The much more forgiving second mile had me a touch slower in 6:13 than my previous 6:07. But I had held back slightly on what is a mostly downhill mile here because of my fear of going out too fast. Perhaps if I held it together through the third mile, I might have a shot at taking down my Bix PR. Nothing to be that proud of (the average pace for that is almost 30 seconds slower than the pace for my marathon PR, just to put it in perspective) but I am just not a short distance kind of guy.

As we approached the third mile, which has the worst climb on the entire course, I was enjoying the "racing" aspect of this event. If you pay attention, you can quickly learn who around you is good at what. This girl would pass me on uphills and I would pass her on the downs. This guy could smoke me in flat portions but came to a walk on every uphill. On and on you can quickly learn who you will probably beat in a race and who you will probably lose to. It is a part of racing you miss in less populated races with a more spread out crowd. I have done enough trail races and small marathons to know that that sometimes I love these heavily-runnered events where there is so much chess going on around you. My third mile, ending right after that cruel hill, was way faster than I thought it would be. The new PR was mine to lose.

The course is not a pure out-and-back, so you turned around before the 3.5- mile mark. This
year I did not even think about taking on the slip-n-slides.  I also can't recall even seeing them.  But I was focused on the road. Heading back, even though I had 500 people in front of me, made me feel pretty good about being in front of 8000 others.  My biggest challenge lay ahead with the mile from four-five being the one which would make or break this PR attempt.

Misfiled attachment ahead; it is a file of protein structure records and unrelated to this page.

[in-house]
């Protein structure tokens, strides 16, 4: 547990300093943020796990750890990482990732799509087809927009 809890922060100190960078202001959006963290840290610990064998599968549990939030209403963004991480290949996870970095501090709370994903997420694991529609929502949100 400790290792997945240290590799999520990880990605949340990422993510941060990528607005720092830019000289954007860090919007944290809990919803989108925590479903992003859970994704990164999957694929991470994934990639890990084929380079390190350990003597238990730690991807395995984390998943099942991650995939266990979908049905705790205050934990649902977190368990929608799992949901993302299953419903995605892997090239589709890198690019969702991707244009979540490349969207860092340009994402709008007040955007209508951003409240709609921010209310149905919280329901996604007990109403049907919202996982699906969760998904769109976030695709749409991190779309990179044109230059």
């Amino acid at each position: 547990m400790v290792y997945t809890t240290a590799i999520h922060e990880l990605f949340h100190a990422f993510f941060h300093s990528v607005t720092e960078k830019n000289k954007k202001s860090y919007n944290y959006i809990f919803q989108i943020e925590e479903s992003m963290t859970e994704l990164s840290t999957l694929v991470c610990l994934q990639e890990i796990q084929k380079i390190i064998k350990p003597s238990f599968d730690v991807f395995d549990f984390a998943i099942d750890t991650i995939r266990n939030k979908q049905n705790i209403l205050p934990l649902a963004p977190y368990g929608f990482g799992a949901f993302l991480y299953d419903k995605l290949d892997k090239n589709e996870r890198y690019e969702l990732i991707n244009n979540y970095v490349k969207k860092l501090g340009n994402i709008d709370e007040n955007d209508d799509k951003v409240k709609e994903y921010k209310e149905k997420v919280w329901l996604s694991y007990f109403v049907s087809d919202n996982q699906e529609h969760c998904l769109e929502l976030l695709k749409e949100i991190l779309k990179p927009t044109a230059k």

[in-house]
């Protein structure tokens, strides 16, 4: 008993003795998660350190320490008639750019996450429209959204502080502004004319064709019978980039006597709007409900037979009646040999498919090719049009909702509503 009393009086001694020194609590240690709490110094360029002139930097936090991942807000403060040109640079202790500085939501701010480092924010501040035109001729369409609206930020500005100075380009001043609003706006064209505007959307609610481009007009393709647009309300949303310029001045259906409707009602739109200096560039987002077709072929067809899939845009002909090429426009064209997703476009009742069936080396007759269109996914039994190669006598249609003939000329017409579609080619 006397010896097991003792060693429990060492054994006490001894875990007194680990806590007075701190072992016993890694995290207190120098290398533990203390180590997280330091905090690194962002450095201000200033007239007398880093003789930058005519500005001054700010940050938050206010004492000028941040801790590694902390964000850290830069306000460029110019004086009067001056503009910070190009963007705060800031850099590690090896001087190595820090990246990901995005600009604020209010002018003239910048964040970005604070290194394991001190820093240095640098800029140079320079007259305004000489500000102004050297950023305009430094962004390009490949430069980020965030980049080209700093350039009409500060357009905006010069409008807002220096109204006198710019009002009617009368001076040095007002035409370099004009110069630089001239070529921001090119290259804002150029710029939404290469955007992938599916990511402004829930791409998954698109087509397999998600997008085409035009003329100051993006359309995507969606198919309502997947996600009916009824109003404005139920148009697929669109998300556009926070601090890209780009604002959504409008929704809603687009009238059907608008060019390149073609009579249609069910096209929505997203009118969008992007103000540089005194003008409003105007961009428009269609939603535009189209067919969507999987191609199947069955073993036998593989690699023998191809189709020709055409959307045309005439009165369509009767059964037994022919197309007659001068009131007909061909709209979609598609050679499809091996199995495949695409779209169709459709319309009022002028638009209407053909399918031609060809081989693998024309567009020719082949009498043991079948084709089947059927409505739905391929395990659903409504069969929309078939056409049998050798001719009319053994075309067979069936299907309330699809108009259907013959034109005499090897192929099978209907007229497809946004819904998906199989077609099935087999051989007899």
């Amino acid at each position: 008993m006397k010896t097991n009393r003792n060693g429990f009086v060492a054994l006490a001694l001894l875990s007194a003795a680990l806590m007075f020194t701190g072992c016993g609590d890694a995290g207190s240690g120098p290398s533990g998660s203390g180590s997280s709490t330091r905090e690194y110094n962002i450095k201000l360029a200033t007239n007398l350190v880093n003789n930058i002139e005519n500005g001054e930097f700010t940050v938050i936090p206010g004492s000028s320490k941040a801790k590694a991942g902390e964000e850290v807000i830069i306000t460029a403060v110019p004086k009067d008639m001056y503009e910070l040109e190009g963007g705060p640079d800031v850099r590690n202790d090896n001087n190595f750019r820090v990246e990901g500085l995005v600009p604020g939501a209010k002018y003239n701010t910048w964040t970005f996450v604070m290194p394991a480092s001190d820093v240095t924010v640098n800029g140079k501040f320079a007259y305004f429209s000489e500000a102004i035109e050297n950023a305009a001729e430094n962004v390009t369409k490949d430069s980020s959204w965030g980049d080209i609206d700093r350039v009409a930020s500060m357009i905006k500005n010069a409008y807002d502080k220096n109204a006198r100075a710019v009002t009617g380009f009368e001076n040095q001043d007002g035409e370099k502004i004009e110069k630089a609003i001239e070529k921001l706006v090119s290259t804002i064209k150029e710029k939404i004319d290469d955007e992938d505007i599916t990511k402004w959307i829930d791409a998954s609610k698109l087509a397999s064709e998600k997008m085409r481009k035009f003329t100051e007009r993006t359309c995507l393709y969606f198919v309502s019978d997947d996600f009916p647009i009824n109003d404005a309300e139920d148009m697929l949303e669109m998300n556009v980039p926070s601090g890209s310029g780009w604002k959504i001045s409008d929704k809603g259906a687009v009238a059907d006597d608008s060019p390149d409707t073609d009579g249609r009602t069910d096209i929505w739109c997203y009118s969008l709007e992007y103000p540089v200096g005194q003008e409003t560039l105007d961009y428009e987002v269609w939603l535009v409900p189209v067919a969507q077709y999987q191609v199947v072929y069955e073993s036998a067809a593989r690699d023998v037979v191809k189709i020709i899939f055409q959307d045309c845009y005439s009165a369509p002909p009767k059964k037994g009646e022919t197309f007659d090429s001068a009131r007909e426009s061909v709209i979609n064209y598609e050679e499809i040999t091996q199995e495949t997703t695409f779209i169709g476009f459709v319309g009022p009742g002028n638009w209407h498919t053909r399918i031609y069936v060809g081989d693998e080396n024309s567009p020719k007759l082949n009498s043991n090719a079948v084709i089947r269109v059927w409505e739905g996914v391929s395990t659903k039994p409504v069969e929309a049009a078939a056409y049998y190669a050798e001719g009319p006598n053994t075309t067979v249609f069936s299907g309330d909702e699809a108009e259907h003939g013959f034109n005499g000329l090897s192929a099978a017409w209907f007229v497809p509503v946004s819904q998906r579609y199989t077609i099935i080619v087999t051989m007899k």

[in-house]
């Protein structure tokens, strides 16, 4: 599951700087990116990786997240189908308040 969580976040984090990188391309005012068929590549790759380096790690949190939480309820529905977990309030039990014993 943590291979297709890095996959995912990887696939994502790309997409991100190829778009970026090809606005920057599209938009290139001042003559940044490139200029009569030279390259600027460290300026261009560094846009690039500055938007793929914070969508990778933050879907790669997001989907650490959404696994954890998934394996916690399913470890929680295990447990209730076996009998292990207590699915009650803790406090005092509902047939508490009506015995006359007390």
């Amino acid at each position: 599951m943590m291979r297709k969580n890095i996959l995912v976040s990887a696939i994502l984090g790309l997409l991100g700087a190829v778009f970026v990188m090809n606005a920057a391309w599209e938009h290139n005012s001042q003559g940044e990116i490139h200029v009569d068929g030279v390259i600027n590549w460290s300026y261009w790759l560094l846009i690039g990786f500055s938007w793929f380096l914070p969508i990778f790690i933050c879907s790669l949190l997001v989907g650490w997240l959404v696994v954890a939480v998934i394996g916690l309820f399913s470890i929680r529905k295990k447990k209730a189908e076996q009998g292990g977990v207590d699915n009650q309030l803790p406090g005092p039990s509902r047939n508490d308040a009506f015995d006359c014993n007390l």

The long steady incline of this mile is at least broken up with a nice crook in the road which takes the entirety of the climb out of sight. As I played cat and mouse with those runners around me whose talents I had learned in the past few miles, something changed. The runners who had previously put distance between me on the hills were doing less of it. Those who hung with me were falling back. My lungs and legs were finally waking up. When I hit mile five, it wasn't the time I was hoping for but it was a time that told me I would be setting a new PR. The only question was by how much.

Running along tree-lined Kirkwood Ave, which comprises the bulk of the significant straightaway on this course, it was amazing to feel how, even in this mid-60s weather, the shade of the trees made running so much easier. The minute the sun filtered through it was as if a weight was dropped on my shoulders. Obviously some of that is mental but the difference was felt.

The sixth mile, the first to not have a street-wide banner going over your head to signify where you were, was also a little slower than I expect but I knew with the downhill finish leading to the straight and flat last half mile, the PR was safely in hand. I passed no less than 30 runners on that downhill, once again marveling at how well I run downhills and how poorly the uphills and sometimes the flats slow me down.

Turning on to the home stretch, with the finishline banner in the distance, I was somehow reflecting Regardless, I finished in 48:21, taking 484th place overall. Four years ago I finished in 48:44 and finished 503rd overall. Oddly enough not a single person finished in 48:44 this year even though two people finished in 48:43 and three people finished in 48:55. If someone had finished in the same time I had four years ago they would have been 506th overall. 

That's some consistency of numbers there, fellow statnerds!

on this year in the middle of the race. It has not been a good year for racing for me and I hope the latter half of the year picks that up.